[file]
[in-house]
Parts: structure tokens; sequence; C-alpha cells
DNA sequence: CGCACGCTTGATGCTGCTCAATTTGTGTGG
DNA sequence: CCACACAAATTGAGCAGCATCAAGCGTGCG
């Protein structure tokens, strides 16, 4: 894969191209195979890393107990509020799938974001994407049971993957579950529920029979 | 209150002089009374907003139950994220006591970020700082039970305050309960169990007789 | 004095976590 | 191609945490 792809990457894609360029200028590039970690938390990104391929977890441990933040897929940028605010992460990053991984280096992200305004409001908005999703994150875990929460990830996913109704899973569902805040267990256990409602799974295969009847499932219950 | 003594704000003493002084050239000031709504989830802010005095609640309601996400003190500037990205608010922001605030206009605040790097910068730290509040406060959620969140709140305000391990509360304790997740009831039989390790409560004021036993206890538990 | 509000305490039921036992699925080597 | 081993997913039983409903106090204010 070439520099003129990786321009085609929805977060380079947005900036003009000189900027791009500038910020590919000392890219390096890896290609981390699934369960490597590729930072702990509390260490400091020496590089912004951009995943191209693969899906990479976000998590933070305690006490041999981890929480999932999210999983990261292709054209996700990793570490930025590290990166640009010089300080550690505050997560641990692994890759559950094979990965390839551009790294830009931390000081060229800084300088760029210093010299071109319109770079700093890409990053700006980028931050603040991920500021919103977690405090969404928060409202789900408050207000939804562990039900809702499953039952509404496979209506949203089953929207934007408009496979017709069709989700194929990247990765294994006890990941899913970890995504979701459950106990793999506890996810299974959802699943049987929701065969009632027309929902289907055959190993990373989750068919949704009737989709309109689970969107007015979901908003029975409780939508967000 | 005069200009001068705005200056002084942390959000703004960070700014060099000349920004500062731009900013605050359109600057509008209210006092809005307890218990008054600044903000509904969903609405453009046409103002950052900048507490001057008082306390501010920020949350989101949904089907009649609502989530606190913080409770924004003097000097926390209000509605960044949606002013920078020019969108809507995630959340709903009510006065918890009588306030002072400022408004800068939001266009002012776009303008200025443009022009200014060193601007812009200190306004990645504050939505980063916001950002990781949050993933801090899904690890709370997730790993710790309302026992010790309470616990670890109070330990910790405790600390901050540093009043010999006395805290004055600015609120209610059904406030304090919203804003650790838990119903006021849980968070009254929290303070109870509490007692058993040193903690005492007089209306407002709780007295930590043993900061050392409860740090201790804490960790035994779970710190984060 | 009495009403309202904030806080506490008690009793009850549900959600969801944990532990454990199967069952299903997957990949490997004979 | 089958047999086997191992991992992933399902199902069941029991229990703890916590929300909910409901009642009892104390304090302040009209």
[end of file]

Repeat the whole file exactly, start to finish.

[in-house]
Parts: structure tokens; sequence; C-alpha cells
DNA sequence: CGCACGCTTGATGCTGCTCAATTTGTGTGG
DNA sequence: CCACACAAATTGAGCAGCATCAAGCGTGCG
């Protein structure tokens, strides 16, 4: 894969191209195979890393107990509020799938974001994407049971993957579950529920029979 | 209150002089009374907003139950994220006591970020700082039970305050309960169990007789 | 004095976590 | 191609945490 792809990457894609360029200028590039970690938390990104391929977890441990933040897929940028605010992460990053991984280096992200305004409001908005999703994150875990929460990830996913109704899973569902805040267990256990409602799974295969009847499932219950 | 003594704000003493002084050239000031709504989830802010005095609640309601996400003190500037990205608010922001605030206009605040790097910068730290509040406060959620969140709140305000391990509360304790997740009831039989390790409560004021036993206890538990 | 509000305490039921036992699925080597 | 081993997913039983409903106090204010 070439520099003129990786321009085609929805977060380079947005900036003009000189900027791009500038910020590919000392890219390096890896290609981390699934369960490597590729930072702990509390260490400091020496590089912004951009995943191209693969899906990479976000998590933070305690006490041999981890929480999932999210999983990261292709054209996700990793570490930025590290990166640009010089300080550690505050997560641990692994890759559950094979990965390839551009790294830009931390000081060229800084300088760029210093010299071109319109770079700093890409990053700006980028931050603040991920500021919103977690405090969404928060409202789900408050207000939804562990039900809702499953039952509404496979209506949203089953929207934007408009496979017709069709989700194929990247990765294994006890990941899913970890995504979701459950106990793999506890996810299974959802699943049987929701065969009632027309929902289907055959190993990373989750068919949704009737989709309109689970969107007015979901908003029975409780939508967000 | 005069200009001068705005200056002084942390959000703004960070700014060099000349920004500062731009900013605050359109600057509008209210006092809005307890218990008054600044903000509904969903609405453009046409103002950052900048507490001057008082306390501010920020949350989101949904089907009649609502989530606190913080409770924004003097000097926390209000509605960044949606002013920078020019969108809507995630959340709903009510006065918890009588306030002072400022408004800068939001266009002012776009303008200025443009022009200014060193601007812009200190306004990645504050939505980063916001950002990781949050993933801090899904690890709370997730790993710790309302026992010790309470616990670890109070330990910790405790600390901050540093009043010999006395805290004055600015609120209610059904406030304090919203804003650790838990119903006021849980968070009254929290303070109870509490007692058993040193903690005492007089209306407002709780007295930590043993900061050392409860740090201790804490960790035994779970710190984060 | 009495009403309202904030806080506490008690009793009850549900959600969801944990532990454990199967069952299903997957990949490997004979 | 089958047999086997191992991992992933399902199902069941029991229990703890916590929300909910409901009642009892104390304090302040009209």